applicant's monthly income may not exceed $725.00 and resources
may not exceed $4,350.00; a married couple's income may not
exceed $1,067 and their resources may not exceed $6,400.00.
If an individual or couple qualifies for Medicaid, they may
receive assistance for home care, apart from other services, but
probably not for twenty-four hour care. On its face, this type
of medical assistance is designed for the needy, and is
ordinarily not much help for working class families.
Frequently, families do just fine working within these
parameters in the short term. But what about a different
situation, say one like my Uncle Sal's earlier in the year? He
had a major heart attack at ninety-one years old, and the
prognosis was grim. He simply could not ambulate on his own; he
could not take a shower or even make a snack by himself. When
alone in his home, he became afraid to allow anyone inside,
including a home health care worker. As a result, the family had
to find an appropriate long-term care facility. It settled on a
well-known facility in Westchester that charged $14,000.00 per
month, and the family privately paid for a month until he passed
away. But what if his prognosis had been better? How long would
his life savings have lasted at that rate, and could the family
count on financial assistance from anyone?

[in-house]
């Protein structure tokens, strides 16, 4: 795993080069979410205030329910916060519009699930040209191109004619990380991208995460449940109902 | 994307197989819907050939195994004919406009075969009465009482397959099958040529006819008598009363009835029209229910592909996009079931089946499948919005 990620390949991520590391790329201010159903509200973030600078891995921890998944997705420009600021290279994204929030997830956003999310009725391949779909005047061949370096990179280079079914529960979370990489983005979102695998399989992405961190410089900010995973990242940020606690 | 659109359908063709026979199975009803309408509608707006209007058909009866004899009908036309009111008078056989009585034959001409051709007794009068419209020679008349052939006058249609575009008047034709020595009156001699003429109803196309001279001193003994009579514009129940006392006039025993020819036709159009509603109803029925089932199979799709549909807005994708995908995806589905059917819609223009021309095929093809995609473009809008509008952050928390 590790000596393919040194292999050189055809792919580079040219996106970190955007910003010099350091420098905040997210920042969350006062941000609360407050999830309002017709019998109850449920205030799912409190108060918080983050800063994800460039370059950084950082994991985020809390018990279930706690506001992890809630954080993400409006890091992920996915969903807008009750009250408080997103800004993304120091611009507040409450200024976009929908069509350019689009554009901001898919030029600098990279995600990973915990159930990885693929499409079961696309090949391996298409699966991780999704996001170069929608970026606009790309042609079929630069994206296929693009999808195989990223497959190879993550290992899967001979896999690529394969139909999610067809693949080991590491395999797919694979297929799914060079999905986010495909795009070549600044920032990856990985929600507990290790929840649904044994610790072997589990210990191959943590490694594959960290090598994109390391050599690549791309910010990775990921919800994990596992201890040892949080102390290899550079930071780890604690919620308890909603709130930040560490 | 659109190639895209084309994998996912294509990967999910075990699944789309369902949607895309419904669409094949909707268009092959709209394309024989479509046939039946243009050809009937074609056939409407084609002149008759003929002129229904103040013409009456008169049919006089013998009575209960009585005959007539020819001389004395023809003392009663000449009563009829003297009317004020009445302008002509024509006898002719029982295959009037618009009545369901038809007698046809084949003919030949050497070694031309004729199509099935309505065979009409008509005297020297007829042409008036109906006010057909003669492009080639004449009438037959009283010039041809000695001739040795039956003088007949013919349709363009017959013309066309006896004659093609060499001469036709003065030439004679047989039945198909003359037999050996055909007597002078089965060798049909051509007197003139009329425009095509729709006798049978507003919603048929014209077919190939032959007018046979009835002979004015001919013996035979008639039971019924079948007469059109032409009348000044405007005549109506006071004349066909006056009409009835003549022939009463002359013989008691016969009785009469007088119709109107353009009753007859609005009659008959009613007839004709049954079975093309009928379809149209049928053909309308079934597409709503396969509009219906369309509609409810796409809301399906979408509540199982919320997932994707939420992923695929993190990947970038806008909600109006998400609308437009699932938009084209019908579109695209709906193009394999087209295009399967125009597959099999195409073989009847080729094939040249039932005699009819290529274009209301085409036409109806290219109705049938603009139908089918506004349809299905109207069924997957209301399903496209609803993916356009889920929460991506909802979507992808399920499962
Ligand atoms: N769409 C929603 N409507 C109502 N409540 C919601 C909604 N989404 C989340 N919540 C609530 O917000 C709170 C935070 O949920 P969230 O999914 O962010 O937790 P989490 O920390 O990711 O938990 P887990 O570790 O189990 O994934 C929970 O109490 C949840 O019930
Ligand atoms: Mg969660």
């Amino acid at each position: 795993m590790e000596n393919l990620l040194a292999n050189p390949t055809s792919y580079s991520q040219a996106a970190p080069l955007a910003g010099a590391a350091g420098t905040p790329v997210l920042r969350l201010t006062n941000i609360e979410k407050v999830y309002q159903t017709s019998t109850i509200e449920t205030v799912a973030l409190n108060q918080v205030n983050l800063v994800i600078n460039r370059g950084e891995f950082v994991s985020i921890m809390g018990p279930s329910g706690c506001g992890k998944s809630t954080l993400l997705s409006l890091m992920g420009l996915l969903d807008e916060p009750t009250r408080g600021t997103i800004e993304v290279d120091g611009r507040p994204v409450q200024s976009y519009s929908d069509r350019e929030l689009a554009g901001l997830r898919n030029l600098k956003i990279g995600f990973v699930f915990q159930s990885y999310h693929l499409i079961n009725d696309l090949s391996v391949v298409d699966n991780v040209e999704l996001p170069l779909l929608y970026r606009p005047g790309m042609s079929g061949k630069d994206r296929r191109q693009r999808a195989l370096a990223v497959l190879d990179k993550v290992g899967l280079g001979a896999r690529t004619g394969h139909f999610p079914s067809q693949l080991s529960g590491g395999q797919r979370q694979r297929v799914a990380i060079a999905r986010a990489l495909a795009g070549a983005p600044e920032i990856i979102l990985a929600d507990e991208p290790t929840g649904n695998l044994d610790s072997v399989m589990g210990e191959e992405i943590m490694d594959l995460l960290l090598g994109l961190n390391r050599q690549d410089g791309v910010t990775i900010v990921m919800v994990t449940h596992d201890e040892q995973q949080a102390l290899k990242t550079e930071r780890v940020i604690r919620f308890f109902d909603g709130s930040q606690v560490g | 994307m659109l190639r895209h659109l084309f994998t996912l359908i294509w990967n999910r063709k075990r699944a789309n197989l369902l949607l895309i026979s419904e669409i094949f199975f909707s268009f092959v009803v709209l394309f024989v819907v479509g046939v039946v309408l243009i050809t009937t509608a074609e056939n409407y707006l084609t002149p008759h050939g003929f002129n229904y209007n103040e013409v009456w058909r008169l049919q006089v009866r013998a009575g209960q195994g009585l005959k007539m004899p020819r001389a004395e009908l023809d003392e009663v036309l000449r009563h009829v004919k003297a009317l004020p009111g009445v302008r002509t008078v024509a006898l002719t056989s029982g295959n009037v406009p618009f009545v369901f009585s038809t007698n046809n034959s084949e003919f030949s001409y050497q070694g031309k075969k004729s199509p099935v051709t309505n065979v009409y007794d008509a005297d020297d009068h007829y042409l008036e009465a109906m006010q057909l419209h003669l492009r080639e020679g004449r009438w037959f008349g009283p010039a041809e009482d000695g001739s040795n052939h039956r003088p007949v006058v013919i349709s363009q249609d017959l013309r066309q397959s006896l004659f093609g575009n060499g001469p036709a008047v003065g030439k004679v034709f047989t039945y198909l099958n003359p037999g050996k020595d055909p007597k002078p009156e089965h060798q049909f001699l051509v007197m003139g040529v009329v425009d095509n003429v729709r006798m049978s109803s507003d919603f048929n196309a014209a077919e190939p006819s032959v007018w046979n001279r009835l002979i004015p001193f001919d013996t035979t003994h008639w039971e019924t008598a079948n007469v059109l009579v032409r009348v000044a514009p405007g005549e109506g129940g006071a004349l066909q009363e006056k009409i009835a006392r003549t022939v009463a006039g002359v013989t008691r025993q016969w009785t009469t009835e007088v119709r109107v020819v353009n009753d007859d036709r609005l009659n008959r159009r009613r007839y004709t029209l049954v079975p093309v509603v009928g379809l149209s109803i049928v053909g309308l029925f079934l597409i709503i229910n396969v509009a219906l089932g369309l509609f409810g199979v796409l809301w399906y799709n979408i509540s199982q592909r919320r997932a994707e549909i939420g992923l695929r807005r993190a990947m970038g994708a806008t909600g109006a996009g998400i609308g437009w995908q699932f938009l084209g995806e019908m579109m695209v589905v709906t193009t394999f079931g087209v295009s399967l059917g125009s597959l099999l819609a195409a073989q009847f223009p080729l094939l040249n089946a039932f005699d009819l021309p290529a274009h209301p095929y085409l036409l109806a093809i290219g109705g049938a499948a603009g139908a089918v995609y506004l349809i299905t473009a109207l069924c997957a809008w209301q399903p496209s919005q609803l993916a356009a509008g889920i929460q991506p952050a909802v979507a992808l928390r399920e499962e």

Financial Considerations and Institutional Care
it is true that individuals are admitted to long-term care
facilities because of physical or mental conditions that make
remaining in the home impossible, it has been my experience that
just as many cases, if not more, are based upon financial needs.
Why? Because Medicaid allows a husband and wife to retain a lot
more assets (income and resources) if the ailing spouse is in a
facility and the well spouse remains in the community.
allows certain exempted property: a family home,
automobile, funeral and burial fund, among other
In an attempt to avoid the total
financial ruin of a middle class couple faced with institutional
care costs, when an ill spouse qualifies for Medicaid as
indicated above, the well spouse living in the community may
have monthly income of $2,610.00 and resources of $104,400.00.
In addition, Medicaid allows certain exempted property: a family
home, automobile, funeral and burial fund, among other assets.
In certain situations, a spousal refusal may be appropriate. In
short, that means that a well spouse refuses to support the sick
It is not difficult to see why families opt for institutional
care. Sometimes they really have no choice.
Planning is Crucial
the above scenario appears bleak, it need not be. Some people
opt to purchase long term care insurance, and others opt to see
an attorney before the situation becomes emergent, and others
opt to do both. Elder attorneys consult with clients and prepare
plans everyday. For many families, it is the best investment
they can make. Our next issue of the Newsletter will focus on
various options to planning and the transfer of assets, spousal
issues, and long-term care insurance.